Daddy's House

Thirty-eight years ago, I became a foster parent. The first child I took into my home was a boy, Larome, who was entering the seventh grade at a nearby middle school. He was Black, quiet and had been institutionalized in the juvenile justice system. Some suspected he showed signs of being developmentally disabled.

At the time, I worked with a child care agency tasked with finding Larome a home. The agency had placed him with an older couple, and that didn’t work out. Having been a caregiver for my grandmother, who had suffered from Parkinson’s disease, I felt obligated to step up to the plate and take Larome home. He was suspicious at first, as many foster children are, but he broke out of his shell and hasn’t stopped talking since. He’s now a preacher, father and family man. I am very proud of him.



Larome was the first of more than 100 kids I’ve raised as a foster dad. I’ve parented both boys and girls of different ethnicities, backgrounds and sexual orientations. Most of the kids stay with me until the age of 21, but it depends on when they arrive.

My home, which the kids have dubbed “Hamilton House,” is located on Chicago’s Southeast side, near Rainbow Beach. Each child has his own room, complete with a television, cable box, DVDs and games. Once a week, the kids can drop off their laundry, usually on Fridays, and I return their clothes cleaned and folded, like the Hilton Hotel chain. Nobody should attend school or be seen out on the street without fresh clothes.

We have our own rituals at Hamilton House, which give the kids a sense that they are a part of something important. Once they arrive, I teach the boys the father-son handshake, while Warren G’s “Regulate” echoes through the speakers—it’s like a ceremonial rite of passage. We also play basketball together at the local gyms. We have matching Hamilton House tees. I take the kids to movies—sometimes as a group, other times one-on-one. I also take them to out-of-state family reunions.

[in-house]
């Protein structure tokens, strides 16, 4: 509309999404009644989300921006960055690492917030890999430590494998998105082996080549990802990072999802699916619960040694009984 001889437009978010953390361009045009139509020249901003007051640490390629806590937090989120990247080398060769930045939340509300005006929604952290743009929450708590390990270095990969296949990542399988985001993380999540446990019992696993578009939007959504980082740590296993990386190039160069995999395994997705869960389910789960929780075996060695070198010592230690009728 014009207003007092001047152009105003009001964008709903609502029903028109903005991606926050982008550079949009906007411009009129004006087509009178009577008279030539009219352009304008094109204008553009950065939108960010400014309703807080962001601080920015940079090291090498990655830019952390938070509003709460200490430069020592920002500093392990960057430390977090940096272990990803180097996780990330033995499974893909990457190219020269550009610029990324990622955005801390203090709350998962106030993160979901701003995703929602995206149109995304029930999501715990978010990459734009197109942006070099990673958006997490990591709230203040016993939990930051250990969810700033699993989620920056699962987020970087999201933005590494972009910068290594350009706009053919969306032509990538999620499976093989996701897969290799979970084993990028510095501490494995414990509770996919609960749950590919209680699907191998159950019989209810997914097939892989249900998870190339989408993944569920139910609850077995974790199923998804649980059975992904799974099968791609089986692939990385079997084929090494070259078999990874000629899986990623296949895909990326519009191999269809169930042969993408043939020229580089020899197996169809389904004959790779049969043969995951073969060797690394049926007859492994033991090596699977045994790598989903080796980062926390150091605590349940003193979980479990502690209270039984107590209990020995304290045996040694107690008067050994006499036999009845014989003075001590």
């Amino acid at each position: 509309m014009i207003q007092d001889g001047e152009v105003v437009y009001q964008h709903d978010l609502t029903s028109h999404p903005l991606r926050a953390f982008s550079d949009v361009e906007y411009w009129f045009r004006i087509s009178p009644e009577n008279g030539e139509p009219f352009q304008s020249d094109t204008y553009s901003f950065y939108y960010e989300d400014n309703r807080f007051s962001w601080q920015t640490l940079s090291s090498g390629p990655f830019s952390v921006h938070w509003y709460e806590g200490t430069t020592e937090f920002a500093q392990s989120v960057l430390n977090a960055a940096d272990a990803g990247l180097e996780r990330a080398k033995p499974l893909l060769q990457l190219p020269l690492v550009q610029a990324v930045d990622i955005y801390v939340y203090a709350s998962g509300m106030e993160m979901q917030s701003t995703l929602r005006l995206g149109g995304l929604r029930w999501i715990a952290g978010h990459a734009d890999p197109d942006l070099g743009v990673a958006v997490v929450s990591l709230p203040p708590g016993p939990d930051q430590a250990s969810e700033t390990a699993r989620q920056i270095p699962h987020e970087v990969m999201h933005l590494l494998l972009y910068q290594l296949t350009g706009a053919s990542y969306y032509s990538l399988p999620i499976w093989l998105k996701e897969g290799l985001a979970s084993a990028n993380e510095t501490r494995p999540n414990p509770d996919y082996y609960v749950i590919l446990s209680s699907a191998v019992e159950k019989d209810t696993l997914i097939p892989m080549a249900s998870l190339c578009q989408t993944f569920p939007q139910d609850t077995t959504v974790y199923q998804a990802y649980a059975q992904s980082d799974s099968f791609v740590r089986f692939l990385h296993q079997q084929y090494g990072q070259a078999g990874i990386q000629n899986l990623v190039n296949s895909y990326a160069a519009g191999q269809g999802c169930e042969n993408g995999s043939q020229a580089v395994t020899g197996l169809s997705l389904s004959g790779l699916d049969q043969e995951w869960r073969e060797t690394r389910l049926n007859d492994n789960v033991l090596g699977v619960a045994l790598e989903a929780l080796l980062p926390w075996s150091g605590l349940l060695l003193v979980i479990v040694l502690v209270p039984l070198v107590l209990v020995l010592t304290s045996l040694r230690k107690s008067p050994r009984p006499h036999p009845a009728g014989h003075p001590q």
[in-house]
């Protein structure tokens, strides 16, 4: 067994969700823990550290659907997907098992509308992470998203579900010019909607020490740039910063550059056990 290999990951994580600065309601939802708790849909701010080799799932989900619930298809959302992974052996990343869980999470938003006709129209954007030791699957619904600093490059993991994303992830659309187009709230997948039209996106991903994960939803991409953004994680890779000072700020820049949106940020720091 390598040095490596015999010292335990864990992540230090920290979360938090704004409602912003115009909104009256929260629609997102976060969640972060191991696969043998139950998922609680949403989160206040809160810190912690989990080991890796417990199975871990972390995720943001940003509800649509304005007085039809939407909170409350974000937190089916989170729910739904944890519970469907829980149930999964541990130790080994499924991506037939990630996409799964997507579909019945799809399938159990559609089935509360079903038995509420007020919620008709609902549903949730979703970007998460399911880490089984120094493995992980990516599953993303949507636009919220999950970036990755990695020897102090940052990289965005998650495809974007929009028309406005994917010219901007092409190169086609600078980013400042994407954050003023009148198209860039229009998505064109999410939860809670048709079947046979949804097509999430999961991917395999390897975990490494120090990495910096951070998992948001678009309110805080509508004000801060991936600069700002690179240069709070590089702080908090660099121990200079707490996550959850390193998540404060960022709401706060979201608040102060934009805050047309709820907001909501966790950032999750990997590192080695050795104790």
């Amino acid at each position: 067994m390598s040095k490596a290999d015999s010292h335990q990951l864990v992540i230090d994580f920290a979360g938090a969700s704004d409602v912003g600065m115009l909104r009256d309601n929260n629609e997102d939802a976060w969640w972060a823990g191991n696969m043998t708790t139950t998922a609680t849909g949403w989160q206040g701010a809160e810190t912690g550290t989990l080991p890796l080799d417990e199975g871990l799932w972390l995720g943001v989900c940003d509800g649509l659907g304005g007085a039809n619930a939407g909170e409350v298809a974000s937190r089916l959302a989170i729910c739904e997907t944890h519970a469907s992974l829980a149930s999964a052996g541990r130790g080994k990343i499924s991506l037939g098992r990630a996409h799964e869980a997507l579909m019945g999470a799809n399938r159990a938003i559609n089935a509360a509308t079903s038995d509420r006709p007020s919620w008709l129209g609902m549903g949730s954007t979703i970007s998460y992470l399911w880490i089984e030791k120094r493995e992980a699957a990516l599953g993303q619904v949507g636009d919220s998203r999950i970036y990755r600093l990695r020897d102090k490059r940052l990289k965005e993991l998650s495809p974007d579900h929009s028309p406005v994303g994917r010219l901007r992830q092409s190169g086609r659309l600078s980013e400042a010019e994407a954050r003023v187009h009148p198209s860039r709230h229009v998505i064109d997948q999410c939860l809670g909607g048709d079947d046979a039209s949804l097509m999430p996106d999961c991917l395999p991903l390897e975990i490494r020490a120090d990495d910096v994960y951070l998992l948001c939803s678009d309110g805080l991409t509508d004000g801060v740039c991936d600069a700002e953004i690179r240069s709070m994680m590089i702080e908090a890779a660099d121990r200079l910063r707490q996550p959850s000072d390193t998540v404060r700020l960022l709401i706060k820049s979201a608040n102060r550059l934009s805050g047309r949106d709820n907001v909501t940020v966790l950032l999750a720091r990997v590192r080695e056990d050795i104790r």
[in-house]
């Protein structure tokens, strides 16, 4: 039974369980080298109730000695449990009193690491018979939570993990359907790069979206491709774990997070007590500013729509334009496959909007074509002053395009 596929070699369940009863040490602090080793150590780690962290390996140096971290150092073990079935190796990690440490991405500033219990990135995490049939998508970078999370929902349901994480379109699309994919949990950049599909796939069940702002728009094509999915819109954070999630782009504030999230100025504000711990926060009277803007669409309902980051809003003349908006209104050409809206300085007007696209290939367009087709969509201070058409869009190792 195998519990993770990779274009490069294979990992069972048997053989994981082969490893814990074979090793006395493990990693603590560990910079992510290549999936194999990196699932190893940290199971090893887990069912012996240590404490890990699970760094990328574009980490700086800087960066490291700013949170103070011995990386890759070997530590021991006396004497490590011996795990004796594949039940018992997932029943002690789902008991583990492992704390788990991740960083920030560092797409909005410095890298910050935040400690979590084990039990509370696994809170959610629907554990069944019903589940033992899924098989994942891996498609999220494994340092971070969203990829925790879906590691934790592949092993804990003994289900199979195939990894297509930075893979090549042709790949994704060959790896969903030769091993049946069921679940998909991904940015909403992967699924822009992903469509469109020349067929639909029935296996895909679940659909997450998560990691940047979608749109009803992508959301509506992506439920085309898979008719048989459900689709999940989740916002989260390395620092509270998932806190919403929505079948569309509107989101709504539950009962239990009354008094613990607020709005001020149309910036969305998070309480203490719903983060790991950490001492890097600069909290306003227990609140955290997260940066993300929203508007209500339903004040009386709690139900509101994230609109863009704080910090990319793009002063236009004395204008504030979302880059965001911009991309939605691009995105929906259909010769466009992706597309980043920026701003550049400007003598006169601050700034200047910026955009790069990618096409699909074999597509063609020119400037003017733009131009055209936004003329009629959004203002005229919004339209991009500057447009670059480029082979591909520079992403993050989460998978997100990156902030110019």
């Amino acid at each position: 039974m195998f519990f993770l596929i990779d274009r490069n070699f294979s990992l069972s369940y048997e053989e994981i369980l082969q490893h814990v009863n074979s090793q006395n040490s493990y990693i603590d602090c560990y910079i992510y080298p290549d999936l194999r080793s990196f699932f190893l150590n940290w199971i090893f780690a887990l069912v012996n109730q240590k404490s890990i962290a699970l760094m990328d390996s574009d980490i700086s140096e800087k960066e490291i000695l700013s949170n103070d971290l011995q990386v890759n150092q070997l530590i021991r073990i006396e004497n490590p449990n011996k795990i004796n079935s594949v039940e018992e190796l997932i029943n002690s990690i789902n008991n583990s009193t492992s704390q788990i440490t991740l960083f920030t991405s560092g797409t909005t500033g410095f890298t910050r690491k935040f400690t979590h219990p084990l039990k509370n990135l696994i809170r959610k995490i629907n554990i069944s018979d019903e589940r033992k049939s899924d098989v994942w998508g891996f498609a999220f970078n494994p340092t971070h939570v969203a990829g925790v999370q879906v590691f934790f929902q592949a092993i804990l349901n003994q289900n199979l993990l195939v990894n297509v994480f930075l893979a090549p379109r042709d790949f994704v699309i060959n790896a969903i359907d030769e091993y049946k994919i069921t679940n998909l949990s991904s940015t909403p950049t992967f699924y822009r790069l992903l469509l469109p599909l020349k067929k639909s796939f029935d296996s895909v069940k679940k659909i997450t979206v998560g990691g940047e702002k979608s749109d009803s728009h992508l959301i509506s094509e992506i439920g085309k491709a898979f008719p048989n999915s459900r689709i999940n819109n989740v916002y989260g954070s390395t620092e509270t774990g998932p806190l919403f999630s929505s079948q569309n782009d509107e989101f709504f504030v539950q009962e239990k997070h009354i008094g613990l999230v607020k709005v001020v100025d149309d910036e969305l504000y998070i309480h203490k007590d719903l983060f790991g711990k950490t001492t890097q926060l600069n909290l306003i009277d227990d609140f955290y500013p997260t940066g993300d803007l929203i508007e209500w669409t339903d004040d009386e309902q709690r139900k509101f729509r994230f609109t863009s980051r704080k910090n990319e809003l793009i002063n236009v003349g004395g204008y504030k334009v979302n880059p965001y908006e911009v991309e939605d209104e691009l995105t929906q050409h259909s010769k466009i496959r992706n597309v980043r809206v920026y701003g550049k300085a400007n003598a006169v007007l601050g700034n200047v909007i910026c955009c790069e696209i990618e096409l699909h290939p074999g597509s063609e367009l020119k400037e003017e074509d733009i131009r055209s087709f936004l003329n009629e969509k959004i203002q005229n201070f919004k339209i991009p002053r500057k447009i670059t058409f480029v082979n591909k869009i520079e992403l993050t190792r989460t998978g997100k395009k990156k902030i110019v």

My former position as a homicide detective, although demanding, allowed me the needed scheduling flexibility to spend long hours during the day with my kids. Of course, this wasn’t easy; there were times when I’d work on murders three days in a row, but I still managed to dedicate a considerable amount of time to parenting. I continue to attend foster training sessions provided by Uhlich Children’s Advantage Network, an organization that places foster children and offers other social services on the South Side, which have been invaluable to my development as a father.

When I do room inspections at Hamilton House, it’s not unusual to find cereal, cookies, snacks and peanut butter—or anything else from the kitchen—in the sock drawers. These children came from homes with empty refrigerators and went to school with hunger pangs. So they learned to hoard food.

Alleviating that instinct takes time. I stress to my kids that they will never run out of food. When the pantry is getting bare, they join me on trips to the grocery store. They make lists of what they want, then help shop, push the cart through the aisles and load the bags into the back of my Hummer. I learned the importance of routines from my father, a doctor. I often have to teach my kids basic hygiene and other life skills, such as how to mail a bill.

Currently, I have three young men living with me: a Nigerian and an African-American, both 17; and a Puerto Rican, 19. Like the rest of my children, biological and those I’ve foster parented, they are amazing. My mother, who was an administrator for the Detroit public schools, once told me that the most important role a Black man can fulfill is that of a father, and to be involved in his children’s lives.

I took that seriously, and Hamilton House is the result. 



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